witness medical examiner was improperly permitted to respond to the question, "Doctor, were you able to form an opinion, with a reasonable degree of medical certainty, as to whether this death was an accidental one?" According to Strauch, there was nothing medical, scientific or forensic about that issue but rather was a matter in the general knowledge of lay person. As such, he maintains, it was an inappropriate subject for expert opinion testimony. Also impugned as "usurping" the jury's function is the expert opinion testimony of "two witnesses," apparently referring to the medical examiner and the ballistics expert.
These claims were asserted as Ground Four of the direct state appeal and Ground Four of the first federal habeas corpus proceeding. In the latter proceeding, it was determined that this claim was among those "concerning the erroneous admission in a state criminal trial (that) are generally matter of state law" which was "unexhausted" by reason of the failure to present it to state courts in federal constitutional terms. This ground was not resurrected in the second habeas corpus petition two years later and was not asserted before the state tribunals, in the form of a motion to reargue, until four years had passed. Thus, this claim is deemed abandoned on the McCleskey grounds cited above.
Moreover, Strauch's presentation before the state court on this issue did not raise a claim of federal constitutional error. As such, there is no challenge to the law of the case that this claim is unexhausted. See Anderson v. Harless, 459 U.S. 4, 6, 74 L. Ed. 2d 3, 103 S. Ct. 276 (1982); Petrucelli v. Coombe, 735 F.2d 684, 688 (2d Cir. 1984); Daye v. Attorney General of the State of New York, 696 F.2d 186, 191-92 (2d Cir. 1982).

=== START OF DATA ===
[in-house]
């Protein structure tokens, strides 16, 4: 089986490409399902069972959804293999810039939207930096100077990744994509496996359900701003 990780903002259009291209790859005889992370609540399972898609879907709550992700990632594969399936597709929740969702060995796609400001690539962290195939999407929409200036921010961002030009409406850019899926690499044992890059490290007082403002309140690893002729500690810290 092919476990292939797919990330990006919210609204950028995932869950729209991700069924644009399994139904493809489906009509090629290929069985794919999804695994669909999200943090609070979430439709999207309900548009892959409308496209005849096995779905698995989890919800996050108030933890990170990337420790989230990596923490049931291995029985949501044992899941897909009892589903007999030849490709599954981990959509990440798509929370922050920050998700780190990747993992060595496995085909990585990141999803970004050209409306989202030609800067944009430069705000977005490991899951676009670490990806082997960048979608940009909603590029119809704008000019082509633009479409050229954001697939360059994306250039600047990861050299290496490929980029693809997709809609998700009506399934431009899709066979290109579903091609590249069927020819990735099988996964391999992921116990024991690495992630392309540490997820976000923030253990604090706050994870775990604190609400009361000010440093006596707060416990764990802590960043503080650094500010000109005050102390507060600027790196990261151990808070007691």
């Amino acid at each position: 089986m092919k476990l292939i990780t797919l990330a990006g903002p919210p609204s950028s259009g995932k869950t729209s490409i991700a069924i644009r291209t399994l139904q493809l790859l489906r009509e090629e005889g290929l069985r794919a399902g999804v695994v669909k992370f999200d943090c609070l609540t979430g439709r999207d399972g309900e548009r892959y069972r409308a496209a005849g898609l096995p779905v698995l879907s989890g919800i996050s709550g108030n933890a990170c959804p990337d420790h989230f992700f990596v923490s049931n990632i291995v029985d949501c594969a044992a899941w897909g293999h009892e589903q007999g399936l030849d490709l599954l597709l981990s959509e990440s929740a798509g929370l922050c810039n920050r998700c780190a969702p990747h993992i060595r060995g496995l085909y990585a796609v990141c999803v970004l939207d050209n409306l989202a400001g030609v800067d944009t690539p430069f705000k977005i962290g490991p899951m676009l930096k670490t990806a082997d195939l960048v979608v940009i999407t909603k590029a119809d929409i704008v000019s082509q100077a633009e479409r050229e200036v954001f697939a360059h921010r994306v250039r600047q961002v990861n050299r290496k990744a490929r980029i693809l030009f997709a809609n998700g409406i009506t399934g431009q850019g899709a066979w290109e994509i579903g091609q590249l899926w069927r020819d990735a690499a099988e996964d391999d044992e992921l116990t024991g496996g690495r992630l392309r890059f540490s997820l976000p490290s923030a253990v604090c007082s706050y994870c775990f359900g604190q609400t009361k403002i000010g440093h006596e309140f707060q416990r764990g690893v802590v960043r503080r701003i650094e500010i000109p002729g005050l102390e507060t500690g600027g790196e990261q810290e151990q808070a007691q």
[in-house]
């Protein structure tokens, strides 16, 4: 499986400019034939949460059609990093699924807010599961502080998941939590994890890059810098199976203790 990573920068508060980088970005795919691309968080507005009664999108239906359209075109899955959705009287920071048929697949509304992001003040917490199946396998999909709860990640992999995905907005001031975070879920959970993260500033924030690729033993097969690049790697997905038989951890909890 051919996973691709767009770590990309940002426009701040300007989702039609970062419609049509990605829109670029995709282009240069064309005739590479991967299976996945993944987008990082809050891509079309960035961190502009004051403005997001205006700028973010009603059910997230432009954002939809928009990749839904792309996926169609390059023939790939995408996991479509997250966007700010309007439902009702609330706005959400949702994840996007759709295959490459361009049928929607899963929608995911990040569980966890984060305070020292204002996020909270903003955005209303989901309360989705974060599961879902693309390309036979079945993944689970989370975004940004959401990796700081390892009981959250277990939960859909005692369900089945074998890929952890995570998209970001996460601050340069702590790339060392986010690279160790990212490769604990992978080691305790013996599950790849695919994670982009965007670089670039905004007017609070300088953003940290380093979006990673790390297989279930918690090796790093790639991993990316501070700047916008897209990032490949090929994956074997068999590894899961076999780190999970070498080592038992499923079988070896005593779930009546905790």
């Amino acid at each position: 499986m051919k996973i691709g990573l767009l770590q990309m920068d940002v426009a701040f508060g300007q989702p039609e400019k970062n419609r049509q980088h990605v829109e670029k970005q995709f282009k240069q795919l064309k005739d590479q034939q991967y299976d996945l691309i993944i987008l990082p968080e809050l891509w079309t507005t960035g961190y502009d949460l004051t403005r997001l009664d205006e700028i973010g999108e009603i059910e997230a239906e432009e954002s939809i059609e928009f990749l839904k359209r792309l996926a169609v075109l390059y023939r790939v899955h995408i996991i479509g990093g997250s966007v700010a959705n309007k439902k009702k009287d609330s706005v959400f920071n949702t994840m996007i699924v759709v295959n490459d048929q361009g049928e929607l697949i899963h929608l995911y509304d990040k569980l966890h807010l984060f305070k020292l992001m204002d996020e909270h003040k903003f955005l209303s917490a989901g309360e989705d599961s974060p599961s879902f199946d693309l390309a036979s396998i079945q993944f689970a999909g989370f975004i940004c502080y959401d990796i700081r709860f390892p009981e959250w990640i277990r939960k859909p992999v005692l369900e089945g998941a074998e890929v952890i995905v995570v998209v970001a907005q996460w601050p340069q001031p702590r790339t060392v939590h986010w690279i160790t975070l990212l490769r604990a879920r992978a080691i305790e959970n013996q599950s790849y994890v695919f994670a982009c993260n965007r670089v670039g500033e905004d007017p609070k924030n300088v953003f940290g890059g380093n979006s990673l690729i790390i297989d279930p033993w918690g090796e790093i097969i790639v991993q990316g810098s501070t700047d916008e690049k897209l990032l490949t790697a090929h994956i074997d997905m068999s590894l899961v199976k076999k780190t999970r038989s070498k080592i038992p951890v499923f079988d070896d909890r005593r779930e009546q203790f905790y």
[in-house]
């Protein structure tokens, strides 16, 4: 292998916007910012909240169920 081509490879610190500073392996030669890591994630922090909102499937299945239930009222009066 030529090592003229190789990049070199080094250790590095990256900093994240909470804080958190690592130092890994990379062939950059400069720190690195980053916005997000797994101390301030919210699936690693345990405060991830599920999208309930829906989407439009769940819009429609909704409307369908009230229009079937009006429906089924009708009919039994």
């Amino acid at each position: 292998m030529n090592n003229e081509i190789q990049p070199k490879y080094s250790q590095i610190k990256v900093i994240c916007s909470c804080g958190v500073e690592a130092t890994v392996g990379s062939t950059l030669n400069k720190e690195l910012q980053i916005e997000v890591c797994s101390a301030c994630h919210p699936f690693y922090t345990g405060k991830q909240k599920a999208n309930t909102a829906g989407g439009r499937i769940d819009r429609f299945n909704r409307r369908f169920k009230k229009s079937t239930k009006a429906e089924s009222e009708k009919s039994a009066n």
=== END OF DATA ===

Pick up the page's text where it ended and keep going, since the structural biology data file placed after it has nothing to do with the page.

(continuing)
Furthermore, as discussed above, an alleged error in a state court's interpretation of state rules of evidence does not rise to a constitutional level in and of itself. Finally, adequate foundation was laid that it was the Medical Examiner's forensic duty to attempt to determine if a shooting appeared to be accidental, arising out of the location, character and tracks of each of the bullet wounds and the location of the body. The standard instruction was given that this was merely an opinion offered to aid the jurors in understanding any matters beyond their lay knowledge and that it could be rejected in full. As such, no due process violation can be alleged by virtue of the admission of this expert testimony.
4. No Relief Lies From Any Claim of Ineffective Appellate Counsel
Finally, the petition sets forth a claim that he received ineffective assistance of counsel on his 1984 appeal. Strauch raised this claim in state court as part of his 1991 motion for reargument before the Appellate Division.
This claim is also be deemed abandoned for the reasons already stated. Strauch could have exhausted state remedies by bringing this issue before the state appellate court well before the 1991 motion. Strauch has had ample incentive to exhaust his claim as to the incompetence of his appellate counsel. He clearly should have done so to make this ground available for presentation in his second federal habeas petition two years later in 1988.
Moreover, the claim is facially meritless since the petition identifies no failure by counsel (much less one so egregious as to reach constitutional dimensions) and fails to demonstrate actual prejudice resulting therefrom. See Strickland v. Washington, 466 U.S. 668, 104 S. Ct. 2052, 80 L. Ed. 2d 674 (1984). Indeed, the current petition simply repeats the very points raised by appellate counsel on direct appeal.
The petition is denied, in forma pauperis status is granted, and a certificate of probable cause is granted.
It is so ordered.
New York, N. Y.
September 22, 1992
ROBERT W. SWEET